Undersea glider studies hurricane impact
As Hurricane Gonzalo takes aim at the Island, a yellow undersea glider named Anna will swim straight into the storm, piloted by a Bermuda Institute for Ocean Sciences (BIOS) scientist taking advantage of a rare opportunity to learn what happens below the ocean surface during a hurricane.
“This is one of the holy grails of glider science, to catch the passage of a major hurricane in the open ocean,” said Ruth Curry, a physical oceanographer who deployed the glider on Tuesday morning about five miles east of St. David’s Head.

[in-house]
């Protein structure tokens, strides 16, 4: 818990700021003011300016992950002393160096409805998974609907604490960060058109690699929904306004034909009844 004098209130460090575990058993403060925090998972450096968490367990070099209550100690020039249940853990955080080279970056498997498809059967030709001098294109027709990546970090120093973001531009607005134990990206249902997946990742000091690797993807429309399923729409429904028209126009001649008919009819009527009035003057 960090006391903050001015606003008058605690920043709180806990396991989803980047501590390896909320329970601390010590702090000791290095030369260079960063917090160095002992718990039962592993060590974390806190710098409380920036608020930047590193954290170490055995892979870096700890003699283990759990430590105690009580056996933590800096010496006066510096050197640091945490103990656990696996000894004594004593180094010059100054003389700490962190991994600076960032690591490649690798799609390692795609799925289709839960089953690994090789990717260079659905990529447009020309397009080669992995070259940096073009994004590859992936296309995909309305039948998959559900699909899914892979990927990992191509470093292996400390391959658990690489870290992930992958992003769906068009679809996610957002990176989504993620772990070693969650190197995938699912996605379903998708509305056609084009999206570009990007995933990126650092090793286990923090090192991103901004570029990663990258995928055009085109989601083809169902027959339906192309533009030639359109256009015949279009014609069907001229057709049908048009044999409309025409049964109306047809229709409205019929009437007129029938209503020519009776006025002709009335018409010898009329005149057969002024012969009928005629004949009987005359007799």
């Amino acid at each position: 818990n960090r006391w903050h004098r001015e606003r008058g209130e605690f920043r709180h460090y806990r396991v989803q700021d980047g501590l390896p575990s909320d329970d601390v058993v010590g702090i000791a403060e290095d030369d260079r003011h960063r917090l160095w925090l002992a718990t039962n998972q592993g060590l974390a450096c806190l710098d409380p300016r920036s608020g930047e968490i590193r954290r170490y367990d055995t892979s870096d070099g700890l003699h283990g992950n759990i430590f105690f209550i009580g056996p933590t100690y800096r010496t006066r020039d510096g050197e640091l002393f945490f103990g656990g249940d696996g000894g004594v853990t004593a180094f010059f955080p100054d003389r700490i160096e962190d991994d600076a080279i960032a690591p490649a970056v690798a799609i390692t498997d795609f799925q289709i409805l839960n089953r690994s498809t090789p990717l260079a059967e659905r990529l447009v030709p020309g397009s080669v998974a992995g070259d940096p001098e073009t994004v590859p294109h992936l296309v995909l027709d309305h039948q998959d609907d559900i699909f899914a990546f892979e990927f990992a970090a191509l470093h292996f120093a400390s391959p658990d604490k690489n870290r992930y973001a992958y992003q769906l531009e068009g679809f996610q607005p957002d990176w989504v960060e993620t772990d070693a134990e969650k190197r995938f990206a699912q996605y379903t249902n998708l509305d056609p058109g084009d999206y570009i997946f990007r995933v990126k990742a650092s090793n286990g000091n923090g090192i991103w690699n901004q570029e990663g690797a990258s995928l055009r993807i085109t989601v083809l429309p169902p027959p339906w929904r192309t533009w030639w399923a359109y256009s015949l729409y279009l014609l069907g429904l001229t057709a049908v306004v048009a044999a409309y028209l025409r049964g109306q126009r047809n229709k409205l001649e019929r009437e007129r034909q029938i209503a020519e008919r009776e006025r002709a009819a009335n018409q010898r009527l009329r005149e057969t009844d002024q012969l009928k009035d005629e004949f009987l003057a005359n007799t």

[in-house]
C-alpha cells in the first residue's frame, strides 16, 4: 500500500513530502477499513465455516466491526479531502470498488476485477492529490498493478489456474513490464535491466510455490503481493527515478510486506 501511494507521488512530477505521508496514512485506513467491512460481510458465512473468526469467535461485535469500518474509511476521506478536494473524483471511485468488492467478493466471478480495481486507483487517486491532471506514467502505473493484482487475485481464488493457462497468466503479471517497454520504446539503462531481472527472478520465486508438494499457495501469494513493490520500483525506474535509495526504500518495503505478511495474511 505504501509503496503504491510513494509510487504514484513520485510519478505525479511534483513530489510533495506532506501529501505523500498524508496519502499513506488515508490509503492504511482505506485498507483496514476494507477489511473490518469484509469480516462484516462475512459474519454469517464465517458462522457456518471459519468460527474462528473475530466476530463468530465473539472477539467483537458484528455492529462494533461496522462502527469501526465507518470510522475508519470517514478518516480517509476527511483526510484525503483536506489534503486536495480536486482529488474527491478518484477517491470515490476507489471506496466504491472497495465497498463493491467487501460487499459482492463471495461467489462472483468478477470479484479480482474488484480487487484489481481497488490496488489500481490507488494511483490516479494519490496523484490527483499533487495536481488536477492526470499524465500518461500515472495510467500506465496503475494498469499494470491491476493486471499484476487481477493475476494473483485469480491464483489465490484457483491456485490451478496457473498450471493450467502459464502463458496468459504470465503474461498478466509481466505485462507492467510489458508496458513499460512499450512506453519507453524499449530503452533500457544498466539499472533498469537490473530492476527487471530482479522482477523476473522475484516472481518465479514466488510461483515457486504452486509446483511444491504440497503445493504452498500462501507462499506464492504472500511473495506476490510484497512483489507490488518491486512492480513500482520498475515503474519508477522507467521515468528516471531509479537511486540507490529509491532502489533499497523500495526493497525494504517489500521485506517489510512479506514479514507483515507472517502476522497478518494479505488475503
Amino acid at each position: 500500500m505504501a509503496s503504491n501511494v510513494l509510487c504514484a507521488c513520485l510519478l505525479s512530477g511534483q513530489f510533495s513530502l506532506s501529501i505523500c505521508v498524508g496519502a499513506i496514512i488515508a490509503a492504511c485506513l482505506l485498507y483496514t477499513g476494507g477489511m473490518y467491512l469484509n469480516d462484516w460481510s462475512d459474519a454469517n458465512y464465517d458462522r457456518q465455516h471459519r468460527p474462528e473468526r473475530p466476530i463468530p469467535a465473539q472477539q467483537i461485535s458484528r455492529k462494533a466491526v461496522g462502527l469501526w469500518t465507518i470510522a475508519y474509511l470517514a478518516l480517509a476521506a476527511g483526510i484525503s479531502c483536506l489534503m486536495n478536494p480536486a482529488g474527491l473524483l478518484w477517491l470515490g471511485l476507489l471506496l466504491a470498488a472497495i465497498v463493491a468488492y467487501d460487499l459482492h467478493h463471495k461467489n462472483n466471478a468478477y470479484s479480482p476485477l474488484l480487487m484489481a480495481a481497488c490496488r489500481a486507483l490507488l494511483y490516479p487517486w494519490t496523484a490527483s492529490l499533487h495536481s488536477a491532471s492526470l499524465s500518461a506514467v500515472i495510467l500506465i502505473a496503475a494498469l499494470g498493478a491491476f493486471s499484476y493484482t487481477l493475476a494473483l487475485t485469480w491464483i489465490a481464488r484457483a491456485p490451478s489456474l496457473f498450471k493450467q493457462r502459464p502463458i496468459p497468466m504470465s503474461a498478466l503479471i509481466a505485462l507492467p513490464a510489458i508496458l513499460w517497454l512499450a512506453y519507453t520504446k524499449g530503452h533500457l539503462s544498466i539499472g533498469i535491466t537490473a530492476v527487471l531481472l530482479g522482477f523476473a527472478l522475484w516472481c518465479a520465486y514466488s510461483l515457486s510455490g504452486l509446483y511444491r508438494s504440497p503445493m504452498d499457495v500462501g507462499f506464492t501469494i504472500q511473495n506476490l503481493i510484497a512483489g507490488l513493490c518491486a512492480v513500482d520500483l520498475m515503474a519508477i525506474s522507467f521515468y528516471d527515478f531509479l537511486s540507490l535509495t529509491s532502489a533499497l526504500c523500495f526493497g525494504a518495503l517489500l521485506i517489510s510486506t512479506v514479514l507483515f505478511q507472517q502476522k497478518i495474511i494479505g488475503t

Past observations of how these storms affect the upper ocean have come almost exclusively from instruments on moorings that happen to be in the storm’s path. Anna can travel thousands of miles through the ocean on a single journey, providing a detailed picture of storm impacts.
The glider dives from the sea surface to 1,000 meters depth (3,000 feet), covering about 15 miles per day and communicating with shore-based scientists via satellite when at the surface.
Ms Curry expects the data gathered to include recordings about the waters around Bermuda, which will cool off by several degrees as Gonzalo’s winds draw heat from the ocean into the atmosphere, and create strong currents 50 to 60 feet below the sea surface.
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